Panoramic vistas and a rich past



Stay for the day

Outstanding beaches, and much more

If you like the beach, you'll love Millisle - this little village has rightfully earned the reputation as a much-loved bucket-and-spade destination for generations of happy families.

The beach is extensive, affording the opportunity to enjoy long walks along the soft sandy shoreline. The shore is popular with wind-surfers and kite-surfers, and is a great place to exercise your dog, your horse, and your children.
Building sandcastles isn't compulsory - but it should be.

The beach is serviced by a large carpark, with an excellent children's play park and a community garden.

On the north side of the village is the Millisle Lagoon Beach, ideal for swimming and paddling, whether the tide is in or out.   Along with a jetty, slipways and rockpools, there is plenty of exploring to be done in and around Millisle.
And there is a good selection of shops and places to eat and drink just a short stroll from the beach.

Places worth visiting nearby

These are just a few of the interesting places waiting for you to explore in and around Millisle

Ballycopeland Windmill

A fascinating experience for all ages: explore a unique historical monument in full working condition. 

Ballycopeland Windmill is the only remaining working windmill in the world with a complete and fully-functioning Hopper Roller Reefer sail system. It was built in the late 18th or early 19th century and was operational until the First World War.
Windmill Road, Millisle, County Down BT22 2DS

Ballyrolly Farm

Ballyrolly Farm outside Millisle was used to house over 300 Jewish refugee adults and children from 1938 to 1948.

In May 1939, Barney Hurwitz, Leo Scop and Maurice Solomon of the Refugee Aid Committee leased a derelict farm close to Millisle village.  At any one time, up to eighty people, including children, lived and worked on The Farm, as it became known.

Ballyrolly Farm is private property, and visiting is by special arrangement only.

Safehaven Memorial Garden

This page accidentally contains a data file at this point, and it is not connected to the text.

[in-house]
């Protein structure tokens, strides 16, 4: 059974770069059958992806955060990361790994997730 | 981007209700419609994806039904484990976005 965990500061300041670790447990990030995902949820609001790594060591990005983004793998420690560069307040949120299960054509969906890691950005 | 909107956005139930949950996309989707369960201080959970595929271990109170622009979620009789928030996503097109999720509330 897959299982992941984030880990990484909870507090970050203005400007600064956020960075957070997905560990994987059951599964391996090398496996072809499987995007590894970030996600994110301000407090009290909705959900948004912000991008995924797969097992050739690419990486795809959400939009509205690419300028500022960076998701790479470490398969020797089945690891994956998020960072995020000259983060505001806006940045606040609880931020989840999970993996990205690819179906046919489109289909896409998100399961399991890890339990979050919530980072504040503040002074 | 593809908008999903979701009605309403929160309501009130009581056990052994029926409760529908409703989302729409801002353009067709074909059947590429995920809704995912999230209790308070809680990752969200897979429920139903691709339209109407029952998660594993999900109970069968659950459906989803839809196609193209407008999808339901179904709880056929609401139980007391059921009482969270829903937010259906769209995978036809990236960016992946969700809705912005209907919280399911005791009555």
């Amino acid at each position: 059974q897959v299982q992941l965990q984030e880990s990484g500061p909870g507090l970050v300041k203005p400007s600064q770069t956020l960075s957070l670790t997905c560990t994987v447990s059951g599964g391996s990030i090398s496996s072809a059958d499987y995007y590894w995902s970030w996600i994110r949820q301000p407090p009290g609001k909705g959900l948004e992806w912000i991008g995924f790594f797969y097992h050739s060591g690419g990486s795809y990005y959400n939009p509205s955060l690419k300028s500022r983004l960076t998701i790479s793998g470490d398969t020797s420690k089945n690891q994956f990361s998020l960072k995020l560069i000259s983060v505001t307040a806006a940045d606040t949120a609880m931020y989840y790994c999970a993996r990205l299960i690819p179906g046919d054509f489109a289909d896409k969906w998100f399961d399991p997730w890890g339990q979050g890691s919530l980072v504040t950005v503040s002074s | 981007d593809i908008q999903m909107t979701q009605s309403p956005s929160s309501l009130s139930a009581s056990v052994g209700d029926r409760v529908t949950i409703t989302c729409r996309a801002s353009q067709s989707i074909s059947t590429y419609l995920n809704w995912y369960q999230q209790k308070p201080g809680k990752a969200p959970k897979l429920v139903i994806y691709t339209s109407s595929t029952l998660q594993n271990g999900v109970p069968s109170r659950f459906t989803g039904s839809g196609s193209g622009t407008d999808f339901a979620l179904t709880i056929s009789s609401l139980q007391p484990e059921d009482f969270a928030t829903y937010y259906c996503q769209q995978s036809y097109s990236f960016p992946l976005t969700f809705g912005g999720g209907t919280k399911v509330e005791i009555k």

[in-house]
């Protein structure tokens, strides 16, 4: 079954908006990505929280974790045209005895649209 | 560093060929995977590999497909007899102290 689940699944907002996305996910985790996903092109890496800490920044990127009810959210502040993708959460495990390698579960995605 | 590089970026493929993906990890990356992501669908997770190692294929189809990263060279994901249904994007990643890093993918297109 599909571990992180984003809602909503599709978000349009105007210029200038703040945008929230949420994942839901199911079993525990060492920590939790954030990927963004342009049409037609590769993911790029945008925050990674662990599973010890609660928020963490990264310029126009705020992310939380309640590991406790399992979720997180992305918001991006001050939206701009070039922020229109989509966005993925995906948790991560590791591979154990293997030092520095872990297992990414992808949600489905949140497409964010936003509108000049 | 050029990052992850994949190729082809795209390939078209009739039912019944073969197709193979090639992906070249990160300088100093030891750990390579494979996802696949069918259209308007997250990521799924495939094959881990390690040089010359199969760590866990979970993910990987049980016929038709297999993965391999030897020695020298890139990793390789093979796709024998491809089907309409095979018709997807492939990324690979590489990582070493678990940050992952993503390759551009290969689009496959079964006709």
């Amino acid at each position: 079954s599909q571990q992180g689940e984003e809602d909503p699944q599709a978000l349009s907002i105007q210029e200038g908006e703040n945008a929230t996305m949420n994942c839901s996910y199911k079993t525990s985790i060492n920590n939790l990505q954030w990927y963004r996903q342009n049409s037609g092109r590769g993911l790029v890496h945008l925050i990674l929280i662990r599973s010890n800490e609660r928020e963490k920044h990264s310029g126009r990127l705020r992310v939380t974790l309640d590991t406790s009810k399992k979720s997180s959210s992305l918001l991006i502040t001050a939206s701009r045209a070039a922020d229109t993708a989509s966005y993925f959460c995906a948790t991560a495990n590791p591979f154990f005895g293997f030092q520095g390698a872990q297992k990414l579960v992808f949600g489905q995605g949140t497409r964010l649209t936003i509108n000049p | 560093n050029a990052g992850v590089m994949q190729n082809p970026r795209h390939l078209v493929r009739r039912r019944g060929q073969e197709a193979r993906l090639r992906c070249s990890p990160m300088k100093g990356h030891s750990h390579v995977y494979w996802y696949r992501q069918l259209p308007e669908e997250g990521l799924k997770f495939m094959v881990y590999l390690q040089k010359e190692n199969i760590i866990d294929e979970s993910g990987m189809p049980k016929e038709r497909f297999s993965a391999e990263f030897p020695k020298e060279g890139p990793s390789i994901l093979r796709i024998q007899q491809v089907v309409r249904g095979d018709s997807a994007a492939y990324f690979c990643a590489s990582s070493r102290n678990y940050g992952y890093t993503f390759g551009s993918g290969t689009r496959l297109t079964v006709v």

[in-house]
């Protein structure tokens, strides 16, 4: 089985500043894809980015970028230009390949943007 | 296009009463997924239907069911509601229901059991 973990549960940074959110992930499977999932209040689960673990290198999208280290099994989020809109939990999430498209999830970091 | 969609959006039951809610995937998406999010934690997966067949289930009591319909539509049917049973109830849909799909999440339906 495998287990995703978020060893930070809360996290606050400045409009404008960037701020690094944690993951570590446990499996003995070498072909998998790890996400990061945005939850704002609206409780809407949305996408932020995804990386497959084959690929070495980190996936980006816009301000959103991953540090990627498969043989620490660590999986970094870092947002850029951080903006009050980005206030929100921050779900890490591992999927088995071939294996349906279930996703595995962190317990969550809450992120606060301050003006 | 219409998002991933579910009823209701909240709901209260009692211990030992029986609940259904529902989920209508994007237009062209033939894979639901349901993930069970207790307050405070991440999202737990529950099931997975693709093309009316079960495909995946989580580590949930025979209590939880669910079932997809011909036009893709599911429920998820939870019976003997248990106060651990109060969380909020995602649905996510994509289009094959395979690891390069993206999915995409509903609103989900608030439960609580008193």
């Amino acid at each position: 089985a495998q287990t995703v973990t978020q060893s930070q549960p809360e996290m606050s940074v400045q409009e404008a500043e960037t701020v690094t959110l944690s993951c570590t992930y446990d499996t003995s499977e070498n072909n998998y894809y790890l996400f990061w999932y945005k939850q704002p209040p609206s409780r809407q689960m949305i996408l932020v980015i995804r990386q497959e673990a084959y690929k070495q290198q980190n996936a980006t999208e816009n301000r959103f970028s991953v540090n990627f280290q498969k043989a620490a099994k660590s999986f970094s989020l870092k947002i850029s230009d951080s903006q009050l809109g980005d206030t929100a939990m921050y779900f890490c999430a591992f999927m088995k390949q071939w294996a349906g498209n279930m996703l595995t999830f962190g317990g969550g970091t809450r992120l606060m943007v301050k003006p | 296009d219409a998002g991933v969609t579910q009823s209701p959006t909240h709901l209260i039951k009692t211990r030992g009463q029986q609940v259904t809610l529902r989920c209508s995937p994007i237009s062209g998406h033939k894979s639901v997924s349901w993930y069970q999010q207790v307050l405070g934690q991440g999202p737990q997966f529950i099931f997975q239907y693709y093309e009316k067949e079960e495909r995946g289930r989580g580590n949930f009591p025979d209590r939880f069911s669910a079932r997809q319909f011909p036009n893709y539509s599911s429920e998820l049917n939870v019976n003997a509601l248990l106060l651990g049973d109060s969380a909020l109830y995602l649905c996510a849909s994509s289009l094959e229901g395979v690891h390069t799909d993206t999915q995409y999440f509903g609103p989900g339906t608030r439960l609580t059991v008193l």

Safe Haven is the name of the Holocaust Memorial Garden in the grounds of Millisle Primary School, because a safe haven is what the Millisle community provided for many Jewish refugees during the Second World War.  Jewish children came to Millisle from Germany, Austria and Czechoslovakia having been rescued from Nazi persecution and extermination.

This transportation to safety in Britain and Ireland became known as the Kindertransport. 
In May 1939, Barney Hurwitz, Leo Scop and Maurice Solomon of the Regugee Aid Committee leased a derelict farm close to Millisle village.  Between 1938, when the first adults and children arrived and its closure in 1948, the farm was home to well over 300 people.

The welcoming hospitality of the Millisle community is not forgotten, and each Christmastime a crate of fine oranges is delivered to the primary school as a gift from the people of Israel.

The old primary school where many of the Jewish refugees attended school is now the Baptist Church, on the Main Street. 

Old Templepatrick Graveyard

This is on the seaward side of the road from Donaghadee to Millisle, one mile north of Millisle. Nothing is known of the history of the site and all traces of a church have disappeared, but there was a well on the seaward side of the graveyard known as St Patrick's Well and there is a tradition that St Patrick once landed here. There is also a small "watch-house" in the centre of the graveyard. There is no local burial register but the Donaghadee Parish registers which still survive date from 1771. The graveyard is densely packed with well-preserved slate stones. Most of the inscriptions prior to 1800 were copied in Memorials of the Dead VIII, 518 and IX, 41 and 454 but only the parts referring to deaths before 1800. There are 190 of these stones . The oldest date of death recorded is 1678.

Woburn House

At the southern end of the beach is a large house. Woburn House was originally a stately home built between 1797 and 1830 by John Gilmore Dunbar, a wealthy industrialist and mill owner. The home was used as a summer residence until 1846 when it was inherited by George Orr Dunbar, twice Minister of Parliament for Belfast. George and his wife, Isabella carried out significant improvements, adding the South Wing which includes the tower. Isabella’s father, Lord Beresford, Archbishop of Armagh lived in the house for a while and built Carrowdore Church at his own expense. During the Second World War the house was used as a convalescent home for injured soldiers while the family were still in residence in another part of the estate. Due to large death duties, the family were forced to sell the house and a significant proportion of the estate to the Ministry of Finance in 1949. In 1956 the building became an open Borstal housing around 130 boys aged 16 -21. At the height of ‘The Troubles’ in the late 1970s a more secure Closed Borstal came into operation and a new Secure Young Offenders facility for boys of school age - Lisnevin - was built on the site, having a separate entrance on the Drumfad Road. The Lisnevin complex closed in the 1980’s when the new facility at Hydebank opened. In 1980 Woburn House became a Prison Officer Training Centre. 
The property is now in private ownership.



Millisle is located between Donaghadee and Ballywalter on the Irish Sea coast of the Ards Peninsula

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